After Troy Davis Quarrel, USS Hosts Dinner
In the midst of an ongoing debate about how best to approach sensitive political issues, the University Student Senate held an open forum about the Occupy Wall Street protests on October 14. The first installment of the senate’s “Dinner and Discussion” series gathered around three dozen New School students in the Lang Café to discuss a wide variety of issues relating to the demonstrations.
The idea behind the student body forum, the first of its kind, is to present opinions on a chosen national or global issue. The USS organized the event in the wake of a controversy within the senate, regarding its release of a statement condemning the execution of Troy Davis.
The statement, published last month, said that the Davis execution was “the norm for how racial injustice manifests in the so-called ‘criminal justice’ system of the United States.” A majority of senators signed the proclamation, which topped the University Student Senate’s website for more than a week.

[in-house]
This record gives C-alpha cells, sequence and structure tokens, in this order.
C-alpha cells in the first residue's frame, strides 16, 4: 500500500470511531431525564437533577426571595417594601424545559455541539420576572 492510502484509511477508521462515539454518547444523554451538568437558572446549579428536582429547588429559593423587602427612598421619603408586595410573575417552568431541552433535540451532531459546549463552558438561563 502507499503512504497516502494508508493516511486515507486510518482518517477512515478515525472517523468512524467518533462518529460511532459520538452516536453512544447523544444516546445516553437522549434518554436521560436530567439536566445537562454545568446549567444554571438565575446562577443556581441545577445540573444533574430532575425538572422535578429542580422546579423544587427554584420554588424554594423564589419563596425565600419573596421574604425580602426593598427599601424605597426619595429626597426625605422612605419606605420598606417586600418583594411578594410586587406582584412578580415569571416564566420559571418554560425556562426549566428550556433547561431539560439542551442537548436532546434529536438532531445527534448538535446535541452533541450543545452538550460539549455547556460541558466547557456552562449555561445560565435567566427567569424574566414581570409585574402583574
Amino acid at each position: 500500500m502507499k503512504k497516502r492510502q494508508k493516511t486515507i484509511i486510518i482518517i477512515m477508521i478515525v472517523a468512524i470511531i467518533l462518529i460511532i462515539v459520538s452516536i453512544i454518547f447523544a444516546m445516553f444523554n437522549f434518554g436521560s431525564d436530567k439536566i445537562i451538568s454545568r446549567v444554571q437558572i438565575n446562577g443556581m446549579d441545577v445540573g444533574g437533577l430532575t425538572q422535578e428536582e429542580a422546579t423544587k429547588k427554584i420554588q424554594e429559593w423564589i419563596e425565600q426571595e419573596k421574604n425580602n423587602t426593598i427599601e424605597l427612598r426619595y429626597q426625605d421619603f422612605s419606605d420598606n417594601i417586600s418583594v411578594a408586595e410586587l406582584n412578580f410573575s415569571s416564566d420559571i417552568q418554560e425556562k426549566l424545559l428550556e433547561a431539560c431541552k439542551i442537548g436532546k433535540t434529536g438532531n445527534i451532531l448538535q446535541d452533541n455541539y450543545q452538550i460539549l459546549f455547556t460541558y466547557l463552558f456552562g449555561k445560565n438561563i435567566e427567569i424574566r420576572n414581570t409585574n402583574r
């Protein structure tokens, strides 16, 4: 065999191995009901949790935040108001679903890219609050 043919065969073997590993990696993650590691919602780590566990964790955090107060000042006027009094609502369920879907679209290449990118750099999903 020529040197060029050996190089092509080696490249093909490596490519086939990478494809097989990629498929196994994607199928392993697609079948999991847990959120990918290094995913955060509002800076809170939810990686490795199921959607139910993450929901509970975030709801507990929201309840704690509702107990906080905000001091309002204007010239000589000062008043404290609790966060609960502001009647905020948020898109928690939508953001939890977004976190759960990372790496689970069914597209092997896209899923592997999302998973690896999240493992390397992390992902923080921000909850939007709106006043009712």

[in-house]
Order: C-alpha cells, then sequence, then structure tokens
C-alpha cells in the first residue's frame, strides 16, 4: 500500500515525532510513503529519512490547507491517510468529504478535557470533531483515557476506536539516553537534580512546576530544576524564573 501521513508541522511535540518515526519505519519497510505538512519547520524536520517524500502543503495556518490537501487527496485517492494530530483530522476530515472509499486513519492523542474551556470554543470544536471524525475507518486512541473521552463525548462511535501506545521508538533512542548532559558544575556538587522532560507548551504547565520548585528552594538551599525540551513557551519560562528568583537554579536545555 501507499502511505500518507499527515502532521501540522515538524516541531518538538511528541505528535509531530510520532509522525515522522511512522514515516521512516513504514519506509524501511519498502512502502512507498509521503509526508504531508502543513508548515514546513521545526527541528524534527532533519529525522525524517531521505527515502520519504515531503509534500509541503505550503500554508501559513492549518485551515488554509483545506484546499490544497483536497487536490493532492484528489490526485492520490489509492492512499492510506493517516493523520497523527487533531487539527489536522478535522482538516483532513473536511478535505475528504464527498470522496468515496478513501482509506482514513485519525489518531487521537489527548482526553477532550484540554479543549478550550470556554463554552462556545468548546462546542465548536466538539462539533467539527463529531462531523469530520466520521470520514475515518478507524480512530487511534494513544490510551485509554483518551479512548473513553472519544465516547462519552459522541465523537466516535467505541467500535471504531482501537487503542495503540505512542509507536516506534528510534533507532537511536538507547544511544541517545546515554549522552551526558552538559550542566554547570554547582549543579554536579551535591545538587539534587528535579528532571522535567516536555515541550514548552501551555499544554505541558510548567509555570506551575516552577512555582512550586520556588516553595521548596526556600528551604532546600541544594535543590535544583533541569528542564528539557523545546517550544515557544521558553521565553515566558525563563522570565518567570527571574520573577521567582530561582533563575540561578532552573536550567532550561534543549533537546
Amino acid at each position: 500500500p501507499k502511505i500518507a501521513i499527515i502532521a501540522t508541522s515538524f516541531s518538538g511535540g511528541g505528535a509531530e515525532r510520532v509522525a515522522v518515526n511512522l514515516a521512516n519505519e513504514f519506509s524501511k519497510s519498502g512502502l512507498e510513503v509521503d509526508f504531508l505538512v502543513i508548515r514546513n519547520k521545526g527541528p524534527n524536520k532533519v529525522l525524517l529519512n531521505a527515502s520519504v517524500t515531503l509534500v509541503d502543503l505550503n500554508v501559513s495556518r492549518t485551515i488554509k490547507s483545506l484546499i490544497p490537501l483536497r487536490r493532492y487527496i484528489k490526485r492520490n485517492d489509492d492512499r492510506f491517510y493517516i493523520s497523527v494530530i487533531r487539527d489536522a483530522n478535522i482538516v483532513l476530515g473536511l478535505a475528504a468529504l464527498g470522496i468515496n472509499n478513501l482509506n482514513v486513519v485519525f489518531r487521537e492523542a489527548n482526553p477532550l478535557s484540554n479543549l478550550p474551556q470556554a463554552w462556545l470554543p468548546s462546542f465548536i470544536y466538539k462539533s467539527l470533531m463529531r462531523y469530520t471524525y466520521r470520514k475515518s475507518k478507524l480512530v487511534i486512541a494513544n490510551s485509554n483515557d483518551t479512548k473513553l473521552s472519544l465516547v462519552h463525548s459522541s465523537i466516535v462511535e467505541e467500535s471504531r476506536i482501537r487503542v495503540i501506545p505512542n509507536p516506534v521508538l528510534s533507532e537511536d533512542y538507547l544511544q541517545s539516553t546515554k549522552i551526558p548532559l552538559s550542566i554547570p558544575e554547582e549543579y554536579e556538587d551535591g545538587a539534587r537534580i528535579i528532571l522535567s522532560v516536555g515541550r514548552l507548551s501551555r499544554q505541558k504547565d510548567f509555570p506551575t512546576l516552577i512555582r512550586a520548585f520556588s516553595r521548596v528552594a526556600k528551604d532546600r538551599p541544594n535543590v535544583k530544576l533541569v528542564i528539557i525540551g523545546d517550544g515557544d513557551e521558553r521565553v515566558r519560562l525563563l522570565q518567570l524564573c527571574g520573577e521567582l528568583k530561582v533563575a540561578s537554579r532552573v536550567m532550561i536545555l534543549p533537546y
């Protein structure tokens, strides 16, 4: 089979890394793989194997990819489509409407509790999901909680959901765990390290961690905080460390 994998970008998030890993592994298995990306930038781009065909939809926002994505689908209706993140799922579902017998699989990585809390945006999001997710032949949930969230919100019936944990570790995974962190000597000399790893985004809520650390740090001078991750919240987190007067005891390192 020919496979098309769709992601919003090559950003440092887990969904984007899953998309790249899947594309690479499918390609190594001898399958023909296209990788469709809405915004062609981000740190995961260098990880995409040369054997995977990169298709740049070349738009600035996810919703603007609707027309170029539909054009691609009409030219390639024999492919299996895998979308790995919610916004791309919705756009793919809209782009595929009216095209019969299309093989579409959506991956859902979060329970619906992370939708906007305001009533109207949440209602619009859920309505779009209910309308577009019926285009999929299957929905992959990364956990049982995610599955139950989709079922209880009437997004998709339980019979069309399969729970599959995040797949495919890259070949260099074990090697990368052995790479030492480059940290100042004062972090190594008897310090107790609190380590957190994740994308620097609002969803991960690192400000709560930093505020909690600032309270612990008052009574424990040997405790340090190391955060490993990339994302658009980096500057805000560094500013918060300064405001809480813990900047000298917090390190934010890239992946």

The following USS meeting saw a debate amongst senators about the content of the statement. Despite the fact that several senators had declined to sign, the statement declared itself to represent the senate as a body.
“[There are] philosophical differences as to whether this kind of thing should be dealt with as a majority vote or by individual consensus,” said Lang senator Santiago Posas.
The delicate subject matter of the Troy Davis statement, and the discomfort it created amongst certain members of the USS, ignited a broader discourse regarding the USS’s political role within The New School.
“The senate was having an honest dialogue about our own personal perspectives on the Troy Davis letter, and asking what our role is as a University Student Senate to speak on behalf of the student body,” said USS co-chair Melissa Holmes, who had the initial idea for the discussion series.
“[There are] two things we hope to accomplish in these discussions,” said NSSR student and longtime USS member Chris Crews. “One is to help bring [together] the seven different schools to actually have a more shared discussion and flush out some of these political questions. But also, for us as a senate to get some more feedback and try and get a sense of where the student body falls on certain issues.”
The USS plans to put out another statement following the event, this time incorporating student input. Those attending the event found it an opportunity to express their own ideas and facilitate a wider discourse.
“I came to have a discussion about OWS, but not necessarily with the hope that my voice will actually transmit to the USS statements.” said Faith Nunley, a Milano student. “If anything, [it is] to encourage dialogue that’s not just on the surface.”